Monitors Seek Better Terms for Observing Vote

Two senior officials from the Organization for Security and Cooperation in Europe held talks Monday with Central Elections Commission chief Vladimir Churov in a bid to secure improved conditions for a mission to observe the March 2 presidential vote.

Russia said last week that it invited fewer international observers than in the past and that they could not begin their work until Feb. 28.

The OSCE's election-monitoring arm said that would leave it short of time to conduct a satisfactory monitoring operation and has threatened to reject the invitation if Moscow does not change its mind.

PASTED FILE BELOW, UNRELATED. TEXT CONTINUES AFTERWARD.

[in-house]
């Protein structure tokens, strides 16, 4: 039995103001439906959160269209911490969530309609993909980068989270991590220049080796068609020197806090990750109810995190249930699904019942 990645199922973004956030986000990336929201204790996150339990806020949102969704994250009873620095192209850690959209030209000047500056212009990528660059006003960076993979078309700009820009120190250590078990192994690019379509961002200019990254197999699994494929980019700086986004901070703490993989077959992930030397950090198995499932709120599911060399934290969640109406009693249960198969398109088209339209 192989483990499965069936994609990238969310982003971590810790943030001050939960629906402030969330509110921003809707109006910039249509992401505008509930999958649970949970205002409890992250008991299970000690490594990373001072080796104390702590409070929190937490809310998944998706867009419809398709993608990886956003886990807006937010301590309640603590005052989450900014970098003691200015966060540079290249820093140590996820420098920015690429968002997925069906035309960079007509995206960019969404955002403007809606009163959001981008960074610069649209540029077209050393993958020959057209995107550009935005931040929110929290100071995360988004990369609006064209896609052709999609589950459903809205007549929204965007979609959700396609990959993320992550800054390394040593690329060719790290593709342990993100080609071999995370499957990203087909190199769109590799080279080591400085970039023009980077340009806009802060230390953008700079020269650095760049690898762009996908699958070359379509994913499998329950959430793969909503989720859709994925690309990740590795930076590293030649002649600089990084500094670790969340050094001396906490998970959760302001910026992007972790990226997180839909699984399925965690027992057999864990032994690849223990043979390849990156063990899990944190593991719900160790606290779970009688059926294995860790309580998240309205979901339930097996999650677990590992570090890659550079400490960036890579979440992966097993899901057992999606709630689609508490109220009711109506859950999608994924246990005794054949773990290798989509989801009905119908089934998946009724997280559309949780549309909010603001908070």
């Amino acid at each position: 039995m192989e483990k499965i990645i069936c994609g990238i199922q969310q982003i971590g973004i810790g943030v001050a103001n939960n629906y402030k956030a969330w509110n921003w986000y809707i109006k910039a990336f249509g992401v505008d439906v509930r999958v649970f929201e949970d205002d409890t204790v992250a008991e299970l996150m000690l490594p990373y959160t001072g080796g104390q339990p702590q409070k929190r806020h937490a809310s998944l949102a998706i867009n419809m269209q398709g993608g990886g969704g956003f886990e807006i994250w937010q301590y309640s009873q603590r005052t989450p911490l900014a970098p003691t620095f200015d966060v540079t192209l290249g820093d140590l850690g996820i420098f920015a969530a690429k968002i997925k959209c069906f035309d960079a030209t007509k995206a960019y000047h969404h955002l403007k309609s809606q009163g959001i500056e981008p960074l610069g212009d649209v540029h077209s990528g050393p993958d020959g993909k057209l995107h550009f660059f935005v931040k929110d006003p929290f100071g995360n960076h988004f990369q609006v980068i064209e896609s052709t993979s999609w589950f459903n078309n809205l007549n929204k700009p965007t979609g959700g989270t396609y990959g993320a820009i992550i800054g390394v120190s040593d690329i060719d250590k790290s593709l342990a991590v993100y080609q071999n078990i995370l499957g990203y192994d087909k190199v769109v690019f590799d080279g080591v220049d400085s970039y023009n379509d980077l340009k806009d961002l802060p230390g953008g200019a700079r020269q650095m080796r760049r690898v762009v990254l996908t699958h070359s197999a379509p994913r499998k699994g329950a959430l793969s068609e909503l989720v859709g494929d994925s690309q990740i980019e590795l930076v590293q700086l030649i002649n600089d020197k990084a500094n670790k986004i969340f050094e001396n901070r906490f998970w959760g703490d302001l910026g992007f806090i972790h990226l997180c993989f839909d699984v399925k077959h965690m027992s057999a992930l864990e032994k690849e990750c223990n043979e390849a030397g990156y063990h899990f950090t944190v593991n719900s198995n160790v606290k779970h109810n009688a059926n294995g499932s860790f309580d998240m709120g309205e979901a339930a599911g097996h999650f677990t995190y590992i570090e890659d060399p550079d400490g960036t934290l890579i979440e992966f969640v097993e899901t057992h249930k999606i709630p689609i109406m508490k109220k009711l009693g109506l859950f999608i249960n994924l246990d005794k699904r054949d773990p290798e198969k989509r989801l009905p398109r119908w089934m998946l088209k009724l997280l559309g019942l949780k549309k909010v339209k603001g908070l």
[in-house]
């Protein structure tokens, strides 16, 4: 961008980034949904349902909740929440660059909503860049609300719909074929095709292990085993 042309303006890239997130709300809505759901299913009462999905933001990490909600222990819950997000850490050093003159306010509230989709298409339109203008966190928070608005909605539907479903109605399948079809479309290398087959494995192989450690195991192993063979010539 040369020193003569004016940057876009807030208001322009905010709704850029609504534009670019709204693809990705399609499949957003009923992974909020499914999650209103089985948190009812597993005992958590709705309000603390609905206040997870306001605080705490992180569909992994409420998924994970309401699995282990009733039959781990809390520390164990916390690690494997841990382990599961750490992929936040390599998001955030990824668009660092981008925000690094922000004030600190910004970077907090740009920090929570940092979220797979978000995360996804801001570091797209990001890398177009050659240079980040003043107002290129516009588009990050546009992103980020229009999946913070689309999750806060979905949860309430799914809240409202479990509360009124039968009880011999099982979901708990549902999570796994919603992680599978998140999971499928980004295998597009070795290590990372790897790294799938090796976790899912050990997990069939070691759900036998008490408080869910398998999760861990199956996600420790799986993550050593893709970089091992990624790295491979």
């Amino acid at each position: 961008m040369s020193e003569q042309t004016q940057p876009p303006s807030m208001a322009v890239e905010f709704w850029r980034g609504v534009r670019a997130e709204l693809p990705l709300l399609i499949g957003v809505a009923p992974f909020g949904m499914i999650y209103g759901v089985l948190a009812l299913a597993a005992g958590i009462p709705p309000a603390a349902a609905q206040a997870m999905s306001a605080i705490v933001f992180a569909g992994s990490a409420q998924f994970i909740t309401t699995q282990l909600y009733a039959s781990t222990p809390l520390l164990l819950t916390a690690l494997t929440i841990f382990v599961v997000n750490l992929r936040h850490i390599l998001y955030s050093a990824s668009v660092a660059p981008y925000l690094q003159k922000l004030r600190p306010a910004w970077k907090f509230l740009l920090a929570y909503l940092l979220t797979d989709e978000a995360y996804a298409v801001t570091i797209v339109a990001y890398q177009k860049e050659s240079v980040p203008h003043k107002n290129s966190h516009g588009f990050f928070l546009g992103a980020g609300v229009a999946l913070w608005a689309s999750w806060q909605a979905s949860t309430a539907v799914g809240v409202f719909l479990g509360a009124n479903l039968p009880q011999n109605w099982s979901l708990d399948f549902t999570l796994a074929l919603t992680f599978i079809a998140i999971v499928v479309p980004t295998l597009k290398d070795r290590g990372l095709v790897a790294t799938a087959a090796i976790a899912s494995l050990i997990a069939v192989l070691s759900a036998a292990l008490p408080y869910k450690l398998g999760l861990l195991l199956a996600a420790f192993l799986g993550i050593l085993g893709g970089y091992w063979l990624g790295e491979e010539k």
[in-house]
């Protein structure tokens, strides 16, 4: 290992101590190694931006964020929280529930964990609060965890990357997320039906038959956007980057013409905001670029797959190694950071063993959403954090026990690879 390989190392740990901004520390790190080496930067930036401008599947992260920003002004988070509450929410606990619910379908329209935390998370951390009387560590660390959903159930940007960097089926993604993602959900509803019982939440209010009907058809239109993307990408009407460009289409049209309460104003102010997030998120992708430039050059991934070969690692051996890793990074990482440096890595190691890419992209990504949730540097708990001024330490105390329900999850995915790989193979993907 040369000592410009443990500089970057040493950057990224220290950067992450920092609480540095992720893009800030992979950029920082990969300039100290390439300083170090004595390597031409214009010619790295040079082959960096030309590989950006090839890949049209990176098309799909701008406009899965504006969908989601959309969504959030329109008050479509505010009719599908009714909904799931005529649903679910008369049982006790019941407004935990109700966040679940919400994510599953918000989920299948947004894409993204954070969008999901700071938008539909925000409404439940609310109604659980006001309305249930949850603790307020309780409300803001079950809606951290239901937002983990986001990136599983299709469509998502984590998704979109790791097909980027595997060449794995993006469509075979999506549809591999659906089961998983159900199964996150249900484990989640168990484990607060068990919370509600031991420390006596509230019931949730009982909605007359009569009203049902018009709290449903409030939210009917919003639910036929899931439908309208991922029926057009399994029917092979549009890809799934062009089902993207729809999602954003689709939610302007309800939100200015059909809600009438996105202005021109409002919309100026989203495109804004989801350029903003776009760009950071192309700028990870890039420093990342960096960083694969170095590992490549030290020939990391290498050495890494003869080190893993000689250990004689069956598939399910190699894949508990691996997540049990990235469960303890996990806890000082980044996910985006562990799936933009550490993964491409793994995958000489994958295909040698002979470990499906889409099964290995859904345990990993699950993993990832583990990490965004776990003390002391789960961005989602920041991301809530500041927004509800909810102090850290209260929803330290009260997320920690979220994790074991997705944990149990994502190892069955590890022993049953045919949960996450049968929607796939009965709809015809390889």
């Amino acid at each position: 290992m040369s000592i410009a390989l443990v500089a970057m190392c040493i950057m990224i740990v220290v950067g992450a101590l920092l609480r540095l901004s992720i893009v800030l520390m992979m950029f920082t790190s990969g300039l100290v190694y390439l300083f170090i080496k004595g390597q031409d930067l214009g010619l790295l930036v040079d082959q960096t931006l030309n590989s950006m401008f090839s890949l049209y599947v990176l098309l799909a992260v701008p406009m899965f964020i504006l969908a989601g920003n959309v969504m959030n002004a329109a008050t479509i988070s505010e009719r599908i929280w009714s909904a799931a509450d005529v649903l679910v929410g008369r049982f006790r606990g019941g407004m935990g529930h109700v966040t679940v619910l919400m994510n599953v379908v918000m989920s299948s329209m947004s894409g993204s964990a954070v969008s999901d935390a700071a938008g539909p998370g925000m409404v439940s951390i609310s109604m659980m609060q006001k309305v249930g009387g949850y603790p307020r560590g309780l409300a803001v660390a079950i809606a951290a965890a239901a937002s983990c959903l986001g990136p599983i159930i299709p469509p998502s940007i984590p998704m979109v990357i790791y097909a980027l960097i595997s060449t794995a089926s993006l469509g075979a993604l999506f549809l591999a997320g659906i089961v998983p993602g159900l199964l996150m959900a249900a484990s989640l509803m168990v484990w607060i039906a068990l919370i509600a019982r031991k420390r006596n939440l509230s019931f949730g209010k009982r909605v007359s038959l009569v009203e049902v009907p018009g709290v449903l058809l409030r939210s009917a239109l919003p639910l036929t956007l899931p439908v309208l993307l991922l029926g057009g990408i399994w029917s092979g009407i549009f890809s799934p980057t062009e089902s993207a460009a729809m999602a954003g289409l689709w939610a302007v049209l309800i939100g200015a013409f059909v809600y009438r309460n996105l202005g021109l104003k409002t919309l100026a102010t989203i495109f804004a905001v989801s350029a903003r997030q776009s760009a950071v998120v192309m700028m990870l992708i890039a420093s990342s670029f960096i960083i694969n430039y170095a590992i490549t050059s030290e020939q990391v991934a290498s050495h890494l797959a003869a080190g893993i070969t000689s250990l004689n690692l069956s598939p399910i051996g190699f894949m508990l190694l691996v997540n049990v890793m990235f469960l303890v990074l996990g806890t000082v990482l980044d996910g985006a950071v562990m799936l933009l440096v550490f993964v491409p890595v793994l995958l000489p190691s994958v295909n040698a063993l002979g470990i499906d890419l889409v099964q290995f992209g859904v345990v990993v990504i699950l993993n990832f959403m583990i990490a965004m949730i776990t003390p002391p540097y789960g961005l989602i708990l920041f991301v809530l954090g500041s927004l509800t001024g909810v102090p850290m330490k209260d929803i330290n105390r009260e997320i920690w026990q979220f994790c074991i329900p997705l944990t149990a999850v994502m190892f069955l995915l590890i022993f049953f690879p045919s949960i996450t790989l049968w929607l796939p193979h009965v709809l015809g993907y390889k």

"If we are told we cannot come until Feb. 28, we've been pretty clear since the beginning that we will not observe under those conditions," Curtis Budden, the spokesman for the OSCE's Office for Democratic Institutions and Human Rights, said by telephone from Serbia.

Budden said the organization had asked for approval to send a logistics team to Russia on Tuesday, followed by the mission itself over the next two weeks.

"We wanted the rest of our core team -- our analysts -- to arrive Friday and the rest of the fifty observers to arrive next week," he said.